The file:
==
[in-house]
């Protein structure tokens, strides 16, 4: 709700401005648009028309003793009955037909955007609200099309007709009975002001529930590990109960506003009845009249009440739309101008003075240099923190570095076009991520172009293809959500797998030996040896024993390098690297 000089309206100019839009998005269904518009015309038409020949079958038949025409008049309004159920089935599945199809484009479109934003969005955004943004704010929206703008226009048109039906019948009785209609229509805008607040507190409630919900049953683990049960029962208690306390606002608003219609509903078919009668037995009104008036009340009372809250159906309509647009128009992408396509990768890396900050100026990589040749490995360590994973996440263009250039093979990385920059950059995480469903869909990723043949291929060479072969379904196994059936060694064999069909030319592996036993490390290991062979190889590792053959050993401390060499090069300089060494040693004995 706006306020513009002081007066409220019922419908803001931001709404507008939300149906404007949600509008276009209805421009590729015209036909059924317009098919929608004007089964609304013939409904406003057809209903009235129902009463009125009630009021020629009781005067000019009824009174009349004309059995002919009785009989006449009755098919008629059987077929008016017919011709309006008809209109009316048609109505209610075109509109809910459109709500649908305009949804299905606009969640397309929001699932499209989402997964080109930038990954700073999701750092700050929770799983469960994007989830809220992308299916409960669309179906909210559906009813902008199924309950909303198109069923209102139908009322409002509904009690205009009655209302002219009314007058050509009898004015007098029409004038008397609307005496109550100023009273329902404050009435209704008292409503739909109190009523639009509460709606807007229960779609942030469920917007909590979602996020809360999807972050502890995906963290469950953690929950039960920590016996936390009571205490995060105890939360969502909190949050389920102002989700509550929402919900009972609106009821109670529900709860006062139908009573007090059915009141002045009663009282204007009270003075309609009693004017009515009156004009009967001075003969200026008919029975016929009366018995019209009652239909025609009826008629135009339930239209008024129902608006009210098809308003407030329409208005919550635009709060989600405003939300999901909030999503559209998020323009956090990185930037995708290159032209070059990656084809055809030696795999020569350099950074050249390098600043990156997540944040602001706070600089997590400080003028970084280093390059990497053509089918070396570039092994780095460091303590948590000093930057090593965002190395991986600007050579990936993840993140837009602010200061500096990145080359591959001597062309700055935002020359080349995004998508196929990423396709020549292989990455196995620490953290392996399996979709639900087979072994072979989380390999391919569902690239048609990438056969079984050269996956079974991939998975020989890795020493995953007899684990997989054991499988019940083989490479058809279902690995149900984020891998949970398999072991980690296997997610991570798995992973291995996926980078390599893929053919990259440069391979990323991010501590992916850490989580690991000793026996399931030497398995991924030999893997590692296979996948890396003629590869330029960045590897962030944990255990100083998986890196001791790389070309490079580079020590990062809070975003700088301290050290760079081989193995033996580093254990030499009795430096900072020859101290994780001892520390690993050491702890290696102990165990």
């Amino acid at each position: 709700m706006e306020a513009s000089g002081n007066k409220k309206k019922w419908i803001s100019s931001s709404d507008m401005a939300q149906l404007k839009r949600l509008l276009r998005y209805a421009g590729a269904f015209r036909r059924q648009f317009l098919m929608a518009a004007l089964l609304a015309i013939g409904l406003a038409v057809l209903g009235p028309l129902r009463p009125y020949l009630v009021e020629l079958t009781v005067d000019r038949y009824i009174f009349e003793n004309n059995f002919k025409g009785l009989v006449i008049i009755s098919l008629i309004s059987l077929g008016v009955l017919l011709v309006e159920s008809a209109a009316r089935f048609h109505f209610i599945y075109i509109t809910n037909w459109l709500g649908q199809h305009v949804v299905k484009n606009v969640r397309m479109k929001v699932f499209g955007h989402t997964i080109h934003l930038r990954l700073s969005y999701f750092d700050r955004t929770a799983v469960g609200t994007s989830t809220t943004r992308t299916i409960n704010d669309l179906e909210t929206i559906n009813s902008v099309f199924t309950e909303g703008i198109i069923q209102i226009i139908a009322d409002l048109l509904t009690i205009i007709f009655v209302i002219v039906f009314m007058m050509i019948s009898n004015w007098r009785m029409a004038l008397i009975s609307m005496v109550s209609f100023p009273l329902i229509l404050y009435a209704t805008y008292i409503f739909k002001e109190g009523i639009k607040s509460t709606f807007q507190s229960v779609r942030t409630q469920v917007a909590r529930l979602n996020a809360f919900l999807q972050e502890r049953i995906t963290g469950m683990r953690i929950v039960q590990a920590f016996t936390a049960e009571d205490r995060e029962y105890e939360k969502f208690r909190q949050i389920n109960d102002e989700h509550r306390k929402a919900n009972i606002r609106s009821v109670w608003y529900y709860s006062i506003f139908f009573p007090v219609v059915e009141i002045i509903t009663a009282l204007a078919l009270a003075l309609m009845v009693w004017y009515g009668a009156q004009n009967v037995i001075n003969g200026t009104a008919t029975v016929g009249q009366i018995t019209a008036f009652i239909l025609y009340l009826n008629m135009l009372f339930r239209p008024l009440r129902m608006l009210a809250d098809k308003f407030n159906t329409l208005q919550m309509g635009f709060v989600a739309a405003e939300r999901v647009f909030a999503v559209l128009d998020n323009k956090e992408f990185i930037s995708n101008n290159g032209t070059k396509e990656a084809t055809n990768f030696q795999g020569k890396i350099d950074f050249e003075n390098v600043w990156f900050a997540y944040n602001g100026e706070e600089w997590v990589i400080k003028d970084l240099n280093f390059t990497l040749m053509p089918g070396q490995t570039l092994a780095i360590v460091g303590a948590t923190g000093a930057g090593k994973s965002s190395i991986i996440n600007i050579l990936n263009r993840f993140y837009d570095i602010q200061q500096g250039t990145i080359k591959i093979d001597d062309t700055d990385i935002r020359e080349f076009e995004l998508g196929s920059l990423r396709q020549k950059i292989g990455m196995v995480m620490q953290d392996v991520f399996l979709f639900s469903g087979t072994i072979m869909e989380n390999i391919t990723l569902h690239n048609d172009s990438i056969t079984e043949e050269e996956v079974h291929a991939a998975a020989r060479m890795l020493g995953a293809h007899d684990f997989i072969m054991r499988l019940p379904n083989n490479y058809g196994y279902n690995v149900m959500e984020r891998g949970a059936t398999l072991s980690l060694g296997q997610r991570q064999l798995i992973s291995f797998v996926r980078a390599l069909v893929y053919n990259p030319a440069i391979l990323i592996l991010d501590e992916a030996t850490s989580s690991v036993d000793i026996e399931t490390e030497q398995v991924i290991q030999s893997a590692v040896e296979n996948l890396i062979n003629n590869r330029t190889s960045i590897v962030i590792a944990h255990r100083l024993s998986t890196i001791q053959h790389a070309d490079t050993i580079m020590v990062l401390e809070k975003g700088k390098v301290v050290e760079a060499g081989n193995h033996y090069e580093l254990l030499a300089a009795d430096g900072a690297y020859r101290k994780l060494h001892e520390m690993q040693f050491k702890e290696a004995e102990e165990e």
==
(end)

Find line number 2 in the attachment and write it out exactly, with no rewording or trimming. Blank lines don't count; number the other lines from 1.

């Protein structure tokens, strides 16, 4: 709700401005648009028309003793009955037909955007609200099309007709009975002001529930590990109960506003009845009249009440739309101008003075240099923190570095076009991520172009293809959500797998030996040896024993390098690297 000089309206100019839009998005269904518009015309038409020949079958038949025409008049309004159920089935599945199809484009479109934003969005955004943004704010929206703008226009048109039906019948009785209609229509805008607040507190409630919900049953683990049960029962208690306390606002608003219609509903078919009668037995009104008036009340009372809250159906309509647009128009992408396509990768890396900050100026990589040749490995360590994973996440263009250039093979990385920059950059995480469903869909990723043949291929060479072969379904196994059936060694064999069909030319592996036993490390290991062979190889590792053959050993401390060499090069300089060494040693004995 706006306020513009002081007066409220019922419908803001931001709404507008939300149906404007949600509008276009209805421009590729015209036909059924317009098919929608004007089964609304013939409904406003057809209903009235129902009463009125009630009021020629009781005067000019009824009174009349004309059995002919009785009989006449009755098919008629059987077929008016017919011709309006008809209109009316048609109505209610075109509109809910459109709500649908305009949804299905606009969640397309929001699932499209989402997964080109930038990954700073999701750092700050929770799983469960994007989830809220992308299916409960669309179906909210559906009813902008199924309950909303198109069923209102139908009322409002509904009690205009009655209302002219009314007058050509009898004015007098029409004038008397609307005496109550100023009273329902404050009435209704008292409503739909109190009523639009509460709606807007229960779609942030469920917007909590979602996020809360999807972050502890995906963290469950953690929950039960920590016996936390009571205490995060105890939360969502909190949050389920102002989700509550929402919900009972609106009821109670529900709860006062139908009573007090059915009141002045009663009282204007009270003075309609009693004017009515009156004009009967001075003969200026008919029975016929009366018995019209009652239909025609009826008629135009339930239209008024129902608006009210098809308003407030329409208005919550635009709060989600405003939300999901909030999503559209998020323009956090990185930037995708290159032209070059990656084809055809030696795999020569350099950074050249390098600043990156997540944040602001706070600089997590400080003028970084280093390059990497053509089918070396570039092994780095460091303590948590000093930057090593965002190395991986600007050579990936993840993140837009602010200061500096990145080359591959001597062309700055935002020359080349995004998508196929990423396709020549292989990455196995620490953290392996399996979709639900087979072994072979989380390999391919569902690239048609990438056969079984050269996956079974991939998975020989890795020493995953007899684990997989054991499988019940083989490479058809279902690995149900984020891998949970398999072991980690296997997610991570798995992973291995996926980078390599893929053919990259440069391979990323991010501590992916850490989580690991000793026996399931030497398995991924030999893997590692296979996948890396003629590869330029960045590897962030944990255990100083998986890196001791790389070309490079580079020590990062809070975003700088301290050290760079081989193995033996580093254990030499009795430096900072020859101290994780001892520390690993050491702890290696102990165990």